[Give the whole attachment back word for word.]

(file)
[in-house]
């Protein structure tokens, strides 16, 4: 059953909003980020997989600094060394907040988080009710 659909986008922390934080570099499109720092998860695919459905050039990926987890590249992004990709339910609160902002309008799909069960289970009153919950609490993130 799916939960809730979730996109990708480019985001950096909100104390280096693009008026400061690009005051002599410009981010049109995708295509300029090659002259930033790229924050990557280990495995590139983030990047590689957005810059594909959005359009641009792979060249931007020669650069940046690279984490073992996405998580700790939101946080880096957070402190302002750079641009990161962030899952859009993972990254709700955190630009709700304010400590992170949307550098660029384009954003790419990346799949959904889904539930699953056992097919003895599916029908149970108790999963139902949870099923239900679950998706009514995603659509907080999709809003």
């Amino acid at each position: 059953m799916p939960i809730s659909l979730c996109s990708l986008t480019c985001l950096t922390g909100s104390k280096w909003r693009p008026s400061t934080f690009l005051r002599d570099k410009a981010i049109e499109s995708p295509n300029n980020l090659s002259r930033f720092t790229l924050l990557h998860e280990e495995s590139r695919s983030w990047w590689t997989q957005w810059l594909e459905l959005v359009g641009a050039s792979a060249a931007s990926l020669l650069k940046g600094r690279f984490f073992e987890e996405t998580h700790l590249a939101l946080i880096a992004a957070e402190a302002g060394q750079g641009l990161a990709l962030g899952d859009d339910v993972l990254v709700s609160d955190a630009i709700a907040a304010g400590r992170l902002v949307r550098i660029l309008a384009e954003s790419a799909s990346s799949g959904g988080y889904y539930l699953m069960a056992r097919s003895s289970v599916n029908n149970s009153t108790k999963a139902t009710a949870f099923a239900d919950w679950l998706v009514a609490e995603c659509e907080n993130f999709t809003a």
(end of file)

[in-house]
């Protein structure tokens, strides 16, 4: 059953909003980020997989600094060394907040988080009710 659909986008922390934080570099499109720092998860695919459905050039990926987890590249992004990709339910609160902002309008799909069960289970009153919950609490993130 799916939960809730979730996109990708480019985001950096909100104390280096693009008026400061690009005051002599410009981010049109995708295509300029090659002259930033790229924050990557280990495995590139983030990047590689957005810059594909959005359009641009792979060249931007020669650069940046690279984490073992996405998580700790939101946080880096957070402190302002750079641009990161962030899952859009993972990254709700955190630009709700304010400590992170949307550098660029384009954003790419990346799949959904889904539930699953056992097919003895599916029908149970108790999963139902949870099923239900679950998706009514995603659509907080999709809003």
């Amino acid at each position: 059953m799916p939960i809730s659909l979730c996109s990708l986008t480019c985001l950096t922390g909100s104390k280096w909003r693009p008026s400061t934080f690009l005051r002599d570099k410009a981010i049109e499109s995708p295509n300029n980020l090659s002259r930033f720092t790229l924050l990557h998860e280990e495995s590139r695919s983030w990047w590689t997989q957005w810059l594909e459905l959005v359009g641009a050039s792979a060249a931007s990926l020669l650069k940046g600094r690279f984490f073992e987890e996405t998580h700790l590249a939101l946080i880096a992004a957070e402190a302002g060394q750079g641009l990161a990709l962030g899952d859009d339910v993972l990254v709700s609160d955190a630009i709700a907040a304010g400590r992170l902002v949307r550098i660029l309008a384009e954003s790419a799909s990346s799949g959904g988080y889904y539930l699953m069960a056992r097919s003895s289970v599916n029908n149970s009153t108790k999963a139902t009710a949870f099923a239900d919950w679950l998706v009514a609490e995603c659509e907080n993130f999709t809003a």